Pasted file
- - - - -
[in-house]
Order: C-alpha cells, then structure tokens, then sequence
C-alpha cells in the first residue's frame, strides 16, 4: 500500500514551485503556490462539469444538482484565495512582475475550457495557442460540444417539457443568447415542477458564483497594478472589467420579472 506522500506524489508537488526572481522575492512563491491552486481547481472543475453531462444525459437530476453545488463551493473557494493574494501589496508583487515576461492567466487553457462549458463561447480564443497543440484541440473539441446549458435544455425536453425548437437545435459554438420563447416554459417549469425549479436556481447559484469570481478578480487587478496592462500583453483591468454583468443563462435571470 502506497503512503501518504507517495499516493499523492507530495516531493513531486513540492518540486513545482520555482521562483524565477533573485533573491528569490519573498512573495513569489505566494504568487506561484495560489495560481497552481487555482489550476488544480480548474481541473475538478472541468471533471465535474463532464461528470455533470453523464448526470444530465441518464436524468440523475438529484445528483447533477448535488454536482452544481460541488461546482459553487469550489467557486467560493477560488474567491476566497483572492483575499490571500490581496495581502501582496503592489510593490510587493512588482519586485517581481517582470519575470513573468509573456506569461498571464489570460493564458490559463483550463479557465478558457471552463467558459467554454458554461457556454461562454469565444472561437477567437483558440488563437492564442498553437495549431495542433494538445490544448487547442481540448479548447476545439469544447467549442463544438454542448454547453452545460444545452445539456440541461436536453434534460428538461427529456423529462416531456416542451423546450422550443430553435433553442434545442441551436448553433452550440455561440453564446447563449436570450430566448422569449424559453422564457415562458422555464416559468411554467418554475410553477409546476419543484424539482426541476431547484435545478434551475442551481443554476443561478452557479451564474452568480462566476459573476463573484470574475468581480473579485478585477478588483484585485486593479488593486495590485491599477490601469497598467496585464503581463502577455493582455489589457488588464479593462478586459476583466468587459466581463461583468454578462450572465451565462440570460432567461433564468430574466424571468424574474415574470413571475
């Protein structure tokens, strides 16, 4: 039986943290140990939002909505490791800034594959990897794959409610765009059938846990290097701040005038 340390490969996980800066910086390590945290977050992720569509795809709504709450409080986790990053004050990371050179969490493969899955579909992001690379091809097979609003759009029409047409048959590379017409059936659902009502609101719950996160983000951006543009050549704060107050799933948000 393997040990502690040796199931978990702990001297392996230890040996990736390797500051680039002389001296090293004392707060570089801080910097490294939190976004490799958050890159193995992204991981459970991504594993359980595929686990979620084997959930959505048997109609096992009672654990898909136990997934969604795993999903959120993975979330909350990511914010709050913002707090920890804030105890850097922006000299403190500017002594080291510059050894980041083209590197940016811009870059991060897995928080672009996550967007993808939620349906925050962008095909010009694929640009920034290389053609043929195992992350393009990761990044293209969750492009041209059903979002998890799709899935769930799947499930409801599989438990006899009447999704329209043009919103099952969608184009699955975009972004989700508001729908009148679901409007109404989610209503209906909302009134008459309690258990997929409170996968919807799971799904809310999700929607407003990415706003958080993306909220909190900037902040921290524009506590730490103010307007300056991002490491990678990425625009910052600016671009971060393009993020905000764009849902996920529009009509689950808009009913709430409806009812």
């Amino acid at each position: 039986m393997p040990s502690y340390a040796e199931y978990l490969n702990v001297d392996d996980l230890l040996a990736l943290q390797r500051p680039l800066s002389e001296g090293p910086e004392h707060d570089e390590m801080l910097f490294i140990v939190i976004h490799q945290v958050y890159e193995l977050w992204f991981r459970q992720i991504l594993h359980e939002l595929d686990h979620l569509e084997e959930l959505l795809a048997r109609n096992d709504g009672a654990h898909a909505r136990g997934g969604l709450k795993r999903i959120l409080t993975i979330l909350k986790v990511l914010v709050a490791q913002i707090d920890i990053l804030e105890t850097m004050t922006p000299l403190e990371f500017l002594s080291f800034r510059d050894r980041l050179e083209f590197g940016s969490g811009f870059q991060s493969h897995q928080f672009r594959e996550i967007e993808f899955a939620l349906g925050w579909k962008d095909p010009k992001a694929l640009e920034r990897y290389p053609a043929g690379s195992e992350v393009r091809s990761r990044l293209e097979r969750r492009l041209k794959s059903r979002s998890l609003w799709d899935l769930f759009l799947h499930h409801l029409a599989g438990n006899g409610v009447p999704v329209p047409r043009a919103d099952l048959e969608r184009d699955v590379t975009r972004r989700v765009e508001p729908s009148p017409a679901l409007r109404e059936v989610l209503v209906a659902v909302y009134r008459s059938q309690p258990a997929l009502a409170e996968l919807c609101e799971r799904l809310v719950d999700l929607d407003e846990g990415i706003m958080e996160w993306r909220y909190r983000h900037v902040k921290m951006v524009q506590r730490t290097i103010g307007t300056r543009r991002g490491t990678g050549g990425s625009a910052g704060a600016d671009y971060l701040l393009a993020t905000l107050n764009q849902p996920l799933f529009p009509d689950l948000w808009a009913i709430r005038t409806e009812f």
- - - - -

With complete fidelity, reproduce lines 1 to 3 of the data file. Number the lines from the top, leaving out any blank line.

[in-house]
Order: C-alpha cells, then structure tokens, then sequence
C-alpha cells in the first residue's frame, strides 16, 4: 500500500514551485503556490462539469444538482484565495512582475475550457495557442460540444417539457443568447415542477458564483497594478472589467420579472 506522500506524489508537488526572481522575492512563491491552486481547481472543475453531462444525459437530476453545488463551493473557494493574494501589496508583487515576461492567466487553457462549458463561447480564443497543440484541440473539441446549458435544455425536453425548437437545435459554438420563447416554459417549469425549479436556481447559484469570481478578480487587478496592462500583453483591468454583468443563462435571470 502506497503512503501518504507517495499516493499523492507530495516531493513531486513540492518540486513545482520555482521562483524565477533573485533573491528569490519573498512573495513569489505566494504568487506561484495560489495560481497552481487555482489550476488544480480548474481541473475538478472541468471533471465535474463532464461528470455533470453523464448526470444530465441518464436524468440523475438529484445528483447533477448535488454536482452544481460541488461546482459553487469550489467557486467560493477560488474567491476566497483572492483575499490571500490581496495581502501582496503592489510593490510587493512588482519586485517581481517582470519575470513573468509573456506569461498571464489570460493564458490559463483550463479557465478558457471552463467558459467554454458554461457556454461562454469565444472561437477567437483558440488563437492564442498553437495549431495542433494538445490544448487547442481540448479548447476545439469544447467549442463544438454542448454547453452545460444545452445539456440541461436536453434534460428538461427529456423529462416531456416542451423546450422550443430553435433553442434545442441551436448553433452550440455561440453564446447563449436570450430566448422569449424559453422564457415562458422555464416559468411554467418554475410553477409546476419543484424539482426541476431547484435545478434551475442551481443554476443561478452557479451564474452568480462566476459573476463573484470574475468581480473579485478585477478588483484585485486593479488593486495590485491599477490601469497598467496585464503581463502577455493582455489589457488588464479593462478586459476583466468587459466581463461583468454578462450572465451565462440570460432567461433564468430574466424571468424574474415574470413571475